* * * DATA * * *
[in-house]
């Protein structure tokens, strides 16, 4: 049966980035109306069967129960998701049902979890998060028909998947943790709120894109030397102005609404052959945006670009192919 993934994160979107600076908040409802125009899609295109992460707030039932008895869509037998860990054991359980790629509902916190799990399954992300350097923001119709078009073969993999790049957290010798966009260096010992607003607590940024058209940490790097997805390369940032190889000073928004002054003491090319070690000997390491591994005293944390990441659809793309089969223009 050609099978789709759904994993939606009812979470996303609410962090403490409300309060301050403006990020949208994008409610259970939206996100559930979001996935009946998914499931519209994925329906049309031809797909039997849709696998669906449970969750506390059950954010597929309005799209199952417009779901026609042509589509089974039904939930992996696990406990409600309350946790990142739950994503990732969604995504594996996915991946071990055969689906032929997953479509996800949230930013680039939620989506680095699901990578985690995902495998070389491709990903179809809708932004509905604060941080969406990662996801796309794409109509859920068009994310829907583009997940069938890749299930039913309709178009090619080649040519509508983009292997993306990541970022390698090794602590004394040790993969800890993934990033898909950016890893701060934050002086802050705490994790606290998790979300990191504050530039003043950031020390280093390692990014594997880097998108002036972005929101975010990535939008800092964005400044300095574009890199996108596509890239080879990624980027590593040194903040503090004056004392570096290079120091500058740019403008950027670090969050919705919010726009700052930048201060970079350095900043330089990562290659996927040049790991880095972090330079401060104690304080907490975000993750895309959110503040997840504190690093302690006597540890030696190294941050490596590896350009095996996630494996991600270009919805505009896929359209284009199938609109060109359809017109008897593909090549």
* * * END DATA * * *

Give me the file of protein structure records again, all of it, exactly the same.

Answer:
[in-house]
């Protein structure tokens, strides 16, 4: 049966980035109306069967129960998701049902979890998060028909998947943790709120894109030397102005609404052959945006670009192919 993934994160979107600076908040409802125009899609295109992460707030039932008895869509037998860990054991359980790629509902916190799990399954992300350097923001119709078009073969993999790049957290010798966009260096010992607003607590940024058209940490790097997805390369940032190889000073928004002054003491090319070690000997390491591994005293944390990441659809793309089969223009 050609099978789709759904994993939606009812979470996303609410962090403490409300309060301050403006990020949208994008409610259970939206996100559930979001996935009946998914499931519209994925329906049309031809797909039997849709696998669906449970969750506390059950954010597929309005799209199952417009779901026609042509589509089974039904939930992996696990406990409600309350946790990142739950994503990732969604995504594996996915991946071990055969689906032929997953479509996800949230930013680039939620989506680095699901990578985690995902495998070389491709990903179809809708932004509905604060941080969406990662996801796309794409109509859920068009994310829907583009997940069938890749299930039913309709178009090619080649040519509508983009292997993306990541970022390698090794602590004394040790993969800890993934990033898909950016890893701060934050002086802050705490994790606290998790979300990191504050530039003043950031020390280093390692990014594997880097998108002036972005929101975010990535939008800092964005400044300095574009890199996108596509890239080879990624980027590593040194903040503090004056004392570096290079120091500058740019403008950027670090969050919705919010726009700052930048201060970079350095900043330089990562290659996927040049790991880095972090330079401060104690304080907490975000993750895309959110503040997840504190690093302690006597540890030696190294941050490596590896350009095996996630494996991600270009919805505009896929359209284009199938609109060109359809017109008897593909090549």